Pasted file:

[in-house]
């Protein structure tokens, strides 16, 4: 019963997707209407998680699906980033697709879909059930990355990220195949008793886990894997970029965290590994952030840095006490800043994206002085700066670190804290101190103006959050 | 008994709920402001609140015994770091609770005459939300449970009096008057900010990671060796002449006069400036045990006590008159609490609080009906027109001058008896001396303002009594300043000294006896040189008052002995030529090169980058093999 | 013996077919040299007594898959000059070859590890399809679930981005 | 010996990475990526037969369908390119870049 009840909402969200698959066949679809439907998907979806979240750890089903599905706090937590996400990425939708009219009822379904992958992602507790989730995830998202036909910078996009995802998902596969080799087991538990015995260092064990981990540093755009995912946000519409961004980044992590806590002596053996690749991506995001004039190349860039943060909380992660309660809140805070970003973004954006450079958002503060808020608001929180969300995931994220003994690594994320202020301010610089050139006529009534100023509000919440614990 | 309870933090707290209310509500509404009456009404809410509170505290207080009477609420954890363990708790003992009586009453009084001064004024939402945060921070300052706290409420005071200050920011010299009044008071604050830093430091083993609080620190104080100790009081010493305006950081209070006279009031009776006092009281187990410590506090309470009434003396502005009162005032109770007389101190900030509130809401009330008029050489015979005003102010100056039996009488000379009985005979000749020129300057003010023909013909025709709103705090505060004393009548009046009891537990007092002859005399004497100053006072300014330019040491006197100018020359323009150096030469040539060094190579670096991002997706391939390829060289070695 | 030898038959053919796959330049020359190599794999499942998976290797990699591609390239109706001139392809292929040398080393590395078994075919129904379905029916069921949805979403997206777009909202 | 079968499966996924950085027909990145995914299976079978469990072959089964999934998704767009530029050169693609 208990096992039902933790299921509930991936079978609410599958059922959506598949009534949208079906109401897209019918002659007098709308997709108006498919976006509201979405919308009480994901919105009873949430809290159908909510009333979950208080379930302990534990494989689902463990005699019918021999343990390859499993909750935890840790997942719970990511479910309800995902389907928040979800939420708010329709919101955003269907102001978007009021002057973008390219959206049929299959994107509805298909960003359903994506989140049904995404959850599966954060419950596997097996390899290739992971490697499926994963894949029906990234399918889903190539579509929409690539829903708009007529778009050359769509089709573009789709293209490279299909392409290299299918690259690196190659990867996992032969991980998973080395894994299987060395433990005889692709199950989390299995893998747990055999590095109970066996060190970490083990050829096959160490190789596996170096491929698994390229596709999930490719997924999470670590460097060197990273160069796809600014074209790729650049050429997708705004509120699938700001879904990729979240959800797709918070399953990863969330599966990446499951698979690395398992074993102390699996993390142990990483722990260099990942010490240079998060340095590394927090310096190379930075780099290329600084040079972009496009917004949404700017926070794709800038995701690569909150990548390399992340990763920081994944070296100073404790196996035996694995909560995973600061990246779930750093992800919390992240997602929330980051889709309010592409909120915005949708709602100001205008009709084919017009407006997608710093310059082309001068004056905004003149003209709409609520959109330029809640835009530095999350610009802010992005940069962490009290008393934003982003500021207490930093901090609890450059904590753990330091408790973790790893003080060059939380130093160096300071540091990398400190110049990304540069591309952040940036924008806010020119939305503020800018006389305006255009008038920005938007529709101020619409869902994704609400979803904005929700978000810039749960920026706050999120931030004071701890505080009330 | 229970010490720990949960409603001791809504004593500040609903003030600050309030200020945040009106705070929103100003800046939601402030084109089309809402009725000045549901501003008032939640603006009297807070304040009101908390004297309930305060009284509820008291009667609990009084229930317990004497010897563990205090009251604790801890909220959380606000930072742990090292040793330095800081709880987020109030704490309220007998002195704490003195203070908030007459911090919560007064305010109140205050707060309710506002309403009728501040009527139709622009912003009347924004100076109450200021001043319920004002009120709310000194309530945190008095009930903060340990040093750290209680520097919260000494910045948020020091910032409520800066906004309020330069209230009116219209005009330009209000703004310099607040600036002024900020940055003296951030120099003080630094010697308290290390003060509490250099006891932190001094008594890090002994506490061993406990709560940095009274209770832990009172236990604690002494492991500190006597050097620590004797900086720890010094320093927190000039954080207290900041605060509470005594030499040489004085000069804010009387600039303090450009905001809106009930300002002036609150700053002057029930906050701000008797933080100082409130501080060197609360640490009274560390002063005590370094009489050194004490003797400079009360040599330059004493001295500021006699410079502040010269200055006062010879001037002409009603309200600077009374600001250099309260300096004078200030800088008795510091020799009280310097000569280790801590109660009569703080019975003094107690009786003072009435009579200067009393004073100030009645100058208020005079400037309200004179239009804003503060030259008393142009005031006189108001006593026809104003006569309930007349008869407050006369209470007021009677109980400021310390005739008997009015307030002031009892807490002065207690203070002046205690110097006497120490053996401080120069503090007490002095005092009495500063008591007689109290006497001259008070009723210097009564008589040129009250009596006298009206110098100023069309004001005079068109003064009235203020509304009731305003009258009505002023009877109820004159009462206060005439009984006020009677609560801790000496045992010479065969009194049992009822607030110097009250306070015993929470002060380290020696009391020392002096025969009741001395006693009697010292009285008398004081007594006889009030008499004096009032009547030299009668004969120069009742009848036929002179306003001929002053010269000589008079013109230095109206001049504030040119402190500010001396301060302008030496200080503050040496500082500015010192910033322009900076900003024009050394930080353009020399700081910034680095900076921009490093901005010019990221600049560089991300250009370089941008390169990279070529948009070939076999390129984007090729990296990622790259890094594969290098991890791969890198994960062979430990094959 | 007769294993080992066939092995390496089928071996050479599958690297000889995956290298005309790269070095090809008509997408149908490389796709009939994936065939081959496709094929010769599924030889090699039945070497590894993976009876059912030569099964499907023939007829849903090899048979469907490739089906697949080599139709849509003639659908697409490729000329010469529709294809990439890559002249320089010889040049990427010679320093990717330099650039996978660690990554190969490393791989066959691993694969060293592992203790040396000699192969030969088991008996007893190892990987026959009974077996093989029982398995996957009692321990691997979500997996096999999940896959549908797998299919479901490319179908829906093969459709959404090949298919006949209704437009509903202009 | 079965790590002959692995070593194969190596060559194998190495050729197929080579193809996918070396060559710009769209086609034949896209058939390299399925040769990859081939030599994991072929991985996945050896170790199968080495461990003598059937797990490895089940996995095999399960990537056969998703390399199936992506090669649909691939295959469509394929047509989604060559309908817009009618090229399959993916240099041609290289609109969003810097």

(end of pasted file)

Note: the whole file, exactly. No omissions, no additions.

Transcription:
[in-house]
């Protein structure tokens, strides 16, 4: 019963997707209407998680699906980033697709879909059930990355990220195949008793886990894997970029965290590994952030840095006490800043994206002085700066670190804290101190103006959050 | 008994709920402001609140015994770091609770005459939300449970009096008057900010990671060796002449006069400036045990006590008159609490609080009906027109001058008896001396303002009594300043000294006896040189008052002995030529090169980058093999 | 013996077919040299007594898959000059070859590890399809679930981005 | 010996990475990526037969369908390119870049 009840909402969200698959066949679809439907998907979806979240750890089903599905706090937590996400990425939708009219009822379904992958992602507790989730995830998202036909910078996009995802998902596969080799087991538990015995260092064990981990540093755009995912946000519409961004980044992590806590002596053996690749991506995001004039190349860039943060909380992660309660809140805070970003973004954006450079958002503060808020608001929180969300995931994220003994690594994320202020301010610089050139006529009534100023509000919440614990 | 309870933090707290209310509500509404009456009404809410509170505290207080009477609420954890363990708790003992009586009453009084001064004024939402945060921070300052706290409420005071200050920011010299009044008071604050830093430091083993609080620190104080100790009081010493305006950081209070006279009031009776006092009281187990410590506090309470009434003396502005009162005032109770007389101190900030509130809401009330008029050489015979005003102010100056039996009488000379009985005979000749020129300057003010023909013909025709709103705090505060004393009548009046009891537990007092002859005399004497100053006072300014330019040491006197100018020359323009150096030469040539060094190579670096991002997706391939390829060289070695 | 030898038959053919796959330049020359190599794999499942998976290797990699591609390239109706001139392809292929040398080393590395078994075919129904379905029916069921949805979403997206777009909202 | 079968499966996924950085027909990145995914299976079978469990072959089964999934998704767009530029050169693609 208990096992039902933790299921509930991936079978609410599958059922959506598949009534949208079906109401897209019918002659007098709308997709108006498919976006509201979405919308009480994901919105009873949430809290159908909510009333979950208080379930302990534990494989689902463990005699019918021999343990390859499993909750935890840790997942719970990511479910309800995902389907928040979800939420708010329709919101955003269907102001978007009021002057973008390219959206049929299959994107509805298909960003359903994506989140049904995404959850599966954060419950596997097996390899290739992971490697499926994963894949029906990234399918889903190539579509929409690539829903708009007529778009050359769509089709573009789709293209490279299909392409290299299918690259690196190659990867996992032969991980998973080395894994299987060395433990005889692709199950989390299995893998747990055999590095109970066996060190970490083990050829096959160490190789596996170096491929698994390229596709999930490719997924999470670590460097060197990273160069796809600014074209790729650049050429997708705004509120699938700001879904990729979240959800797709918070399953990863969330599966990446499951698979690395398992074993102390699996993390142990990483722990260099990942010490240079998060340095590394927090310096190379930075780099290329600084040079972009496009917004949404700017926070794709800038995701690569909150990548390399992340990763920081994944070296100073404790196996035996694995909560995973600061990246779930750093992800919390992240997602929330980051889709309010592409909120915005949708709602100001205008009709084919017009407006997608710093310059082309001068004056905004003149003209709409609520959109330029809640835009530095999350610009802010992005940069962490009290008393934003982003500021207490930093901090609890450059904590753990330091408790973790790893003080060059939380130093160096300071540091990398400190110049990304540069591309952040940036924008806010020119939305503020800018006389305006255009008038920005938007529709101020619409869902994704609400979803904005929700978000810039749960920026706050999120931030004071701890505080009330 | 229970010490720990949960409603001791809504004593500040609903003030600050309030200020945040009106705070929103100003800046939601402030084109089309809402009725000045549901501003008032939640603006009297807070304040009101908390004297309930305060009284509820008291009667609990009084229930317990004497010897563990205090009251604790801890909220959380606000930072742990090292040793330095800081709880987020109030704490309220007998002195704490003195203070908030007459911090919560007064305010109140205050707060309710506002309403009728501040009527139709622009912003009347924004100076109450200021001043319920004002009120709310000194309530945190008095009930903060340990040093750290209680520097919260000494910045948020020091910032409520800066906004309020330069209230009116219209005009330009209000703004310099607040600036002024900020940055003296951030120099003080630094010697308290290390003060509490250099006891932190001094008594890090002994506490061993406990709560940095009274209770832990009172236990604690002494492991500190006597050097620590004797900086720890010094320093927190000039954080207290900041605060509470005594030499040489004085000069804010009387600039303090450009905001809106009930300002002036609150700053002057029930906050701000008797933080100082409130501080060197609360640490009274560390002063005590370094009489050194004490003797400079009360040599330059004493001295500021006699410079502040010269200055006062010879001037002409009603309200600077009374600001250099309260300096004078200030800088008795510091020799009280310097000569280790801590109660009569703080019975003094107690009786003072009435009579200067009393004073100030009645100058208020005079400037309200004179239009804003503060030259008393142009005031006189108001006593026809104003006569309930007349008869407050006369209470007021009677109980400021310390005739008997009015307030002031009892807490002065207690203070002046205690110097006497120490053996401080120069503090007490002095005092009495500063008591007689109290006497001259008070009723210097009564008589040129009250009596006298009206110098100023069309004001005079068109003064009235203020509304009731305003009258009505002023009877109820004159009462206060005439009984006020009677609560801790000496045992010479065969009194049992009822607030110097009250306070015993929470002060380290020696009391020392002096025969009741001395006693009697010292009285008398004081007594006889009030008499004096009032009547030299009668004969120069009742009848036929002179306003001929002053010269000589008079013109230095109206001049504030040119402190500010001396301060302008030496200080503050040496500082500015010192910033322009900076900003024009050394930080353009020399700081910034680095900076921009490093901005010019990221600049560089991300250009370089941008390169990279070529948009070939076999390129984007090729990296990622790259890094594969290098991890791969890198994960062979430990094959 | 007769294993080992066939092995390496089928071996050479599958690297000889995956290298005309790269070095090809008509997408149908490389796709009939994936065939081959496709094929010769599924030889090699039945070497590894993976009876059912030569099964499907023939007829849903090899048979469907490739089906697949080599139709849509003639659908697409490729000329010469529709294809990439890559002249320089010889040049990427010679320093990717330099650039996978660690990554190969490393791989066959691993694969060293592992203790040396000699192969030969088991008996007893190892990987026959009974077996093989029982398995996957009692321990691997979500997996096999999940896959549908797998299919479901490319179908829906093969459709959404090949298919006949209704437009509903202009 | 079965790590002959692995070593194969190596060559194998190495050729197929080579193809996918070396060559710009769209086609034949896209058939390299399925040769990859081939030599994991072929991985996945050896170790199968080495461990003598059937797990490895089940996995095999399960990537056969998703390399199936992506090669649909691939295959469509394929047509989604060559309908817009009618090229399959993916240099041609290289609109969003810097």